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$20.44
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Montes Cabernet Sauvignon Alpha 2014 750ml

Rated 92 - A beautiful and balanced wine with blackcurrant and sweet tobacco character. Medium to full body. Stone and currant. Rose petal. Always...
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$15.94
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Tarapaca Cabernet Sauvignon Gran Reserva 2014 750ml

Rated 91 - Inky ruby. Intense cherry, cassis, succulent herb and licorice aromas are energized by zesty minerality and a subtle floral nuance....
$17.94
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Undurraga Cabernet Sauvignon Th 2014 750ml

Rated 90 - The 2014 TH Cabernet Sauvignon Alto Maipo was sourced from the classical zone of Pirque in Alto Maipo, a cooler location within the...
$22.84
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Veramonte Primus Cabernet Sauvignon 2014 750ml

Rated 92 - A fine and silky red with fresh mint and herb as well as light currant aromas. Medium to full body, fine tannins and a clean finish....
$30.84
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Vina Cono Sur Cabernet Sauvignon 20 Barrels 2014 750ml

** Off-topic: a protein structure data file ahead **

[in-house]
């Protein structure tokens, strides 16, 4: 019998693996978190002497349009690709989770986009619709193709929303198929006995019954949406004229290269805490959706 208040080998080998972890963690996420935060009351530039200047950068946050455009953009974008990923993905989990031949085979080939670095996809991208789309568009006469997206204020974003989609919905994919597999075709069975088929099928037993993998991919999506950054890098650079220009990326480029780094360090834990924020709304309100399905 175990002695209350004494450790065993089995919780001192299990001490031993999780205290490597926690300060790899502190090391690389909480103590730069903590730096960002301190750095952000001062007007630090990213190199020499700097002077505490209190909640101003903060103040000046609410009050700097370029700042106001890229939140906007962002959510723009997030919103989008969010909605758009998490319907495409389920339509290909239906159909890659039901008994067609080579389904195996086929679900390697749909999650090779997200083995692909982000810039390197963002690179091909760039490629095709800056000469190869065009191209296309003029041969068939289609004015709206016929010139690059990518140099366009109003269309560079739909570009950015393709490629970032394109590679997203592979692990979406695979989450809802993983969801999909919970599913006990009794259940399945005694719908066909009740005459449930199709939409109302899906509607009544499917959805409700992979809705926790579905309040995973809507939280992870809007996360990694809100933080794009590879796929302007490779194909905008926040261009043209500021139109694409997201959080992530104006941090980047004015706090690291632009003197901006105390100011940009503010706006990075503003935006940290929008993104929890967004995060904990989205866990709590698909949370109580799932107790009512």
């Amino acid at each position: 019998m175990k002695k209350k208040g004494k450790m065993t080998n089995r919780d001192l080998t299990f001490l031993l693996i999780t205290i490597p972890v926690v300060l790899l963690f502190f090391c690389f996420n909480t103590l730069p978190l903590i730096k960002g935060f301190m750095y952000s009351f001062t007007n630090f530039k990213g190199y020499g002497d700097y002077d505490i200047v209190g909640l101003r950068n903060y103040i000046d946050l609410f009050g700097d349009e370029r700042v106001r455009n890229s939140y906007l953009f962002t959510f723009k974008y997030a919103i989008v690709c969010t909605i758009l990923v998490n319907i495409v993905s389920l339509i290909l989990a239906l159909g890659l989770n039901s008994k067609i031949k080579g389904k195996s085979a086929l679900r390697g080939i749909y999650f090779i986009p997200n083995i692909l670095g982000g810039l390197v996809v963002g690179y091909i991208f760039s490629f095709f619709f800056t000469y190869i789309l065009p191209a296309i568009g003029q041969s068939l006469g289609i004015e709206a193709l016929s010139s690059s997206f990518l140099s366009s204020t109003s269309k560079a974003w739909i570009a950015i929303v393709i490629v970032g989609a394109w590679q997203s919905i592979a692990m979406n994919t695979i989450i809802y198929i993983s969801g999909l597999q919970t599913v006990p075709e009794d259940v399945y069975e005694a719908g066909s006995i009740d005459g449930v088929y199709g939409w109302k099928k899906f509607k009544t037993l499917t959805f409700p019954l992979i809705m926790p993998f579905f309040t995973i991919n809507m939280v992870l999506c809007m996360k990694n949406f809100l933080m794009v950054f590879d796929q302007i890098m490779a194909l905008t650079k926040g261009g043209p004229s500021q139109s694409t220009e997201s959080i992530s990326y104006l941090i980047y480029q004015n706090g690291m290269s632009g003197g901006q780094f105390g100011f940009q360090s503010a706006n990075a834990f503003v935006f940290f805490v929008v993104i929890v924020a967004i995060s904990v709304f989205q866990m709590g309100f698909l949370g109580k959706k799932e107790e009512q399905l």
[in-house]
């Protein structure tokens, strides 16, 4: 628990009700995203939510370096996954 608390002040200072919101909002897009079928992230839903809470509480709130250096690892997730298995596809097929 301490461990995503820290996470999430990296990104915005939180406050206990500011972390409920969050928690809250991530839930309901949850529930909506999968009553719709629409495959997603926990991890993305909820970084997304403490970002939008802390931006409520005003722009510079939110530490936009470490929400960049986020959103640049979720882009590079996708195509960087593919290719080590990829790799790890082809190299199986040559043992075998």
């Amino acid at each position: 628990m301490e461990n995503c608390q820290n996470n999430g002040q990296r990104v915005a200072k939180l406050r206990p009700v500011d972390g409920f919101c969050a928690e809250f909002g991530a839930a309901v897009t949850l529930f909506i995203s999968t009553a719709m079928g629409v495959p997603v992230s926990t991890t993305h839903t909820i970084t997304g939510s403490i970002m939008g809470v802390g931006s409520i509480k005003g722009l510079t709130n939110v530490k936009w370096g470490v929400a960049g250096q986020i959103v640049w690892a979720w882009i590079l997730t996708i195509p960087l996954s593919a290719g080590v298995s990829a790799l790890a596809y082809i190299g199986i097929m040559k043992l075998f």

Rated 91 - I tasted the 2014 20 Barrels Cabernet Sauvignon, another classical Maipo Cabernet selected from the best barrels of the variety from...
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2014 Cabernet Sauvignon Chile

Chile has a long and rich wine history which dates back to the Spanish conquistadors of the 16th century, who were the first to discover that the wonderful climate and fertile soils of this South American country were ideal for vine cultivation. It has only been in the past forty or fifty years, however, that Chile as a modern wine producing nation has really had an impact on the rest of the world. Generally relatively cheap in price,Whilst being widely regarded as definitively 'New World' as a wine producing country, Chile has actually been cultivating grapevines for wine production for over five hundred years. The Iberian conquistadors first introduced vines to Chile with which to make sacramental wines, and although these were considerably different in everything from flavor, aroma and character to the wines we associate with Chile today, the country has a long and interesting heritage when it comes to this drink. Chilean wine production as we know it first arose in the country in the mid to late 19th century, when wealthy landowners and industrialists first began planting vineyards as a way of adopting some European class and style. They quickly discovered that the hot climate, sloping mountainsides and oceanic winds provided a perfect terroir for quality wines, and many of these original estates remain today in all their grandeur and beauty, still producing the wines which made the country famous.